D'ya know what "OK" translates to in French? Answer: "d'accord." How about "computer"? That would be "ordinateur." Why ask? Because this has become an issue in ... Germany (yes, Germany), where some university professors are campaigning to replace commonly used English words with the French equivalents. They deny their effort is a response to Americans who've renamed French fries "freedom fries" because of the Paris government's opposition to war in Iraq. On the other hand, Germany sided with France, and the educators say theirs is "a political signal" of solidarity.
But apparently it's possible to take this French business too far. Case in point: L. Philip Cote. His dry-cleaning establishment in West Hartford, Conn., had been known as French's for 92 years. Until, that is, he caved in to customer complaints about the Paris government and renamed the place Freedom Cleaners. But that didn't sit well with other patrons, and arguments ensued. So he put the matter to a vote. The majority ruled, and it's French Cleaners again.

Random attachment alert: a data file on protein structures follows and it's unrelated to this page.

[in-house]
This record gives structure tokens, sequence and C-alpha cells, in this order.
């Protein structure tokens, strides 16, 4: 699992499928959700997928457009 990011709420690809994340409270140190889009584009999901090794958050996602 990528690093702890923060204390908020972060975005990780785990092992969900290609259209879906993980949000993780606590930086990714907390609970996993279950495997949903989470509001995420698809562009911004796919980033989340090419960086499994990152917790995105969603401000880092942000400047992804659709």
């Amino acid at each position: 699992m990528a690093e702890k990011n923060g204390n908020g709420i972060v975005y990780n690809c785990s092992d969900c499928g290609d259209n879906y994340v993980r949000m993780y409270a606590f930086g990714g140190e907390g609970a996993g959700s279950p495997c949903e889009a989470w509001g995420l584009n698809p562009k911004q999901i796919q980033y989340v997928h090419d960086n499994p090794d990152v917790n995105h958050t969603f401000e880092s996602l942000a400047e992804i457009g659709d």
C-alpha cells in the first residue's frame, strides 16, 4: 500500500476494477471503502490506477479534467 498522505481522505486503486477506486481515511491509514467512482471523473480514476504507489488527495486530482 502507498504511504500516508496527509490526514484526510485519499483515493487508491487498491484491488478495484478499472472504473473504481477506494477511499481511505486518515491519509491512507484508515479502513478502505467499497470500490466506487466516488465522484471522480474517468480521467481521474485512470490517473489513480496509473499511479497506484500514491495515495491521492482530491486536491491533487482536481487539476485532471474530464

The results of philanthropy are always beyond calculation.
- Miriam Beard, 20th-century American writer
From 'A History of Business' (1938).
As Tuesday's tax-filing deadline looms, many Americans likely are grumbling about the bite the government takes out of their paychecks. Yet others have it worse. According to the Paris-based Organization for Economic Cooperation and Development (OECD), the US ranked 14th out of 29 countries last year in household tax burdens. The OECD members with the highest taxes in 2002, with percentage of income paid by single workers, and by one-earner families with two children, respectively:
1. Denmark 43.1% 30.5%
2. Belgium 41.4% 21.6%
3. Germany 41.2% 18.6%
4. Finland 31.7% 23.2%
5. Poland 31.0% 25.0%
6. Sweden 30.4% 21.0%
7. Turkey 30.0% 30.0%
8. Hungary 29.1% 7.8%
9. Norway 28.8% 17.9%
10. Austria 28.6% 9.0%